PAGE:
Steve Chapman

Divided we stand, united we fall. I know, I've got the old adage backward. But when it comes to solving one of the biggest problems looming over the nation -- the federal budget deficit -- backward could be the best way to go.

We may soon find out. For the past two years, Democrats have controlled Congress as well as the presidency. With that dominance, they were able to pass a giant fiscal stimulus package and a major health insurance overhaul, among other rich items.

The deficit, which was gigantic under President George W. Bush, grew large enough to fill the Grand Canyon. For the foreseeable future, federal outlays are projected to remain at the highest level, as a share of the economy, since World War II.

But if the GOP captures one or both houses, as expected, the dynamic will change. We will be back to a government with power divided between the two parties.

Republicans, of course, have vowed to cut federal expenditures, a promise in accord with popular sentiment. Pollster Scott Rasmussen recently said their political comeback can be traced to one moment in the fight over President Barack Obama's fiscal stimulus plan -- "when every Republican (in the House of Representatives) said they would oppose the stimulus package."

Now, by a 2-to-1 margin, he noted, "voters say they prefer a congressman who will reduce overall spending to one who promises to bring a 'fair share' of government to their congressional district."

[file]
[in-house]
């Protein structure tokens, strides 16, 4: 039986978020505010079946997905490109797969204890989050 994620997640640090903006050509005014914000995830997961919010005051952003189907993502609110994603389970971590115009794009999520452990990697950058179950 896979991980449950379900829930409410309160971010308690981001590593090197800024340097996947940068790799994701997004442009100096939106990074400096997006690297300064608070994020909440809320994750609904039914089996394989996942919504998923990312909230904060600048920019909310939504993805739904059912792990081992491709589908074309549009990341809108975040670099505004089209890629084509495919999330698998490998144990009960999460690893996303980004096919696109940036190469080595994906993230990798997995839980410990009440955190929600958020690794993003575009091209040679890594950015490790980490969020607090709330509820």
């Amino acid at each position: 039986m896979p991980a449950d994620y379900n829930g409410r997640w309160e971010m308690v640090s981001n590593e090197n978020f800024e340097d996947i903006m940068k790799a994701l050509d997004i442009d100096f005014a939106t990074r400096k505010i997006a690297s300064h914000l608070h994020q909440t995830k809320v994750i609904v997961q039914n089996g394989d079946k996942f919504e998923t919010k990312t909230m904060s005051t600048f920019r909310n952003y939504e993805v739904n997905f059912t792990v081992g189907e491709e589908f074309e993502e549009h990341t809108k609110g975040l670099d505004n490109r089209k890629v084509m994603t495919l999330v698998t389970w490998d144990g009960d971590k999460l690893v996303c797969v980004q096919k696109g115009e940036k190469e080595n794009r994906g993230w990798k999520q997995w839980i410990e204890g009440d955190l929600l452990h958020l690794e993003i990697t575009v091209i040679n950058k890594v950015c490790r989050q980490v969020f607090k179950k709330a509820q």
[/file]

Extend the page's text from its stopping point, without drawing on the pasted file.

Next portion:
That doesn't mean a Republican victory will actually lead to lower outlays. In the first place, GOP leaders show curiously little interest in identifying what programs they will slash or eliminate. Even if they can agree on some major cuts, they will have to persuade the president.

Another obstacle is that, during the campaign, both parties have taken the path of least pain. Robert Bixby, executive director of the budget watchdog group The Concord Coalition, told me, "Republicans are asking for a mandate not to raise taxes, and Democrats are asking for a mandate not to cut entitlements."

In fact, everyone has embraced the fantasy of maximum government at minimum cost. Democrats tout tax cuts for all but the rich. Republicans reject the administration's effort to squeeze modest savings out of Medicare.

Both parties pledge to uphold popular government benefits and send the bill to the taxpayers of tomorrow. No one wants to admit that most Americans will have to accept less from federal programs they value -- and pay more for what they get.

Steve Chapman

Steve Chapman is a columnist and editorial writer for the Chicago Tribune.

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